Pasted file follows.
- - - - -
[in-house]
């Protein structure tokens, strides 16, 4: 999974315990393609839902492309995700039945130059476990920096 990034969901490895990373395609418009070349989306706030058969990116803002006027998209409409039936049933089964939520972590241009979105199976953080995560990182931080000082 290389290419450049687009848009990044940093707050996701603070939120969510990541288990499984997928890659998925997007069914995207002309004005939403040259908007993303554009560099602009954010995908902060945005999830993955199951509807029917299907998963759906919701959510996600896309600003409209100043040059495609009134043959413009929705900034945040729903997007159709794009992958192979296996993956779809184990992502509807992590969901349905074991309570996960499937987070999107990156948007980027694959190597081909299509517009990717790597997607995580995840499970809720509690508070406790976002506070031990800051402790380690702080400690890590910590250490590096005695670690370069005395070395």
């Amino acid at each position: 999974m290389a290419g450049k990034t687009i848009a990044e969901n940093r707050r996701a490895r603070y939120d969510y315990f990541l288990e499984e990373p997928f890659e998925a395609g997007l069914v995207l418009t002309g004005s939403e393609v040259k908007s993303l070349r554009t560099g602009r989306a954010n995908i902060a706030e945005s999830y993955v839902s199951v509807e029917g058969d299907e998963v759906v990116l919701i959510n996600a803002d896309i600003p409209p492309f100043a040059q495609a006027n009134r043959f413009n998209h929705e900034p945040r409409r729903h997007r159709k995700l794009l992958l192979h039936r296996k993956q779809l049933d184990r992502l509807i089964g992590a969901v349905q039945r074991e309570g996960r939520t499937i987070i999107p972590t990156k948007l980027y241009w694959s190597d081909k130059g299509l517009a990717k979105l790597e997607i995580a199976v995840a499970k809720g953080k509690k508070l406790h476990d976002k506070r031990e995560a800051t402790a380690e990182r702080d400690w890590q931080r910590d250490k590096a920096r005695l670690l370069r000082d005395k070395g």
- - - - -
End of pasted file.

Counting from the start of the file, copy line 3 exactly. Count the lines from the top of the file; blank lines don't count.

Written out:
């Amino acid at each position: 999974m290389a290419g450049k990034t687009i848009a990044e969901n940093r707050r996701a490895r603070y939120d969510y315990f990541l288990e499984e990373p997928f890659e998925a395609g997007l069914v995207l418009t002309g004005s939403e393609v040259k908007s993303l070349r554009t560099g602009r989306a954010n995908i902060a706030e945005s999830y993955v839902s199951v509807e029917g058969d299907e998963v759906v990116l919701i959510n996600a803002d896309i600003p409209p492309f100043a040059q495609a006027n009134r043959f413009n998209h929705e900034p945040r409409r729903h997007r159709k995700l794009l992958l192979h039936r296996k993956q779809l049933d184990r992502l509807i089964g992590a969901v349905q039945r074991e309570g996960r939520t499937i987070i999107p972590t990156k948007l980027y241009w694959s190597d081909k130059g299509l517009a990717k979105l790597e997607i995580a199976v995840a499970k809720g953080k509690k508070l406790h476990d976002k506070r031990e995560a800051t402790a380690e990182r702080d400690w890590q931080r910590d250490k590096a920096r005695l670690l370069r000082d005395k070395g």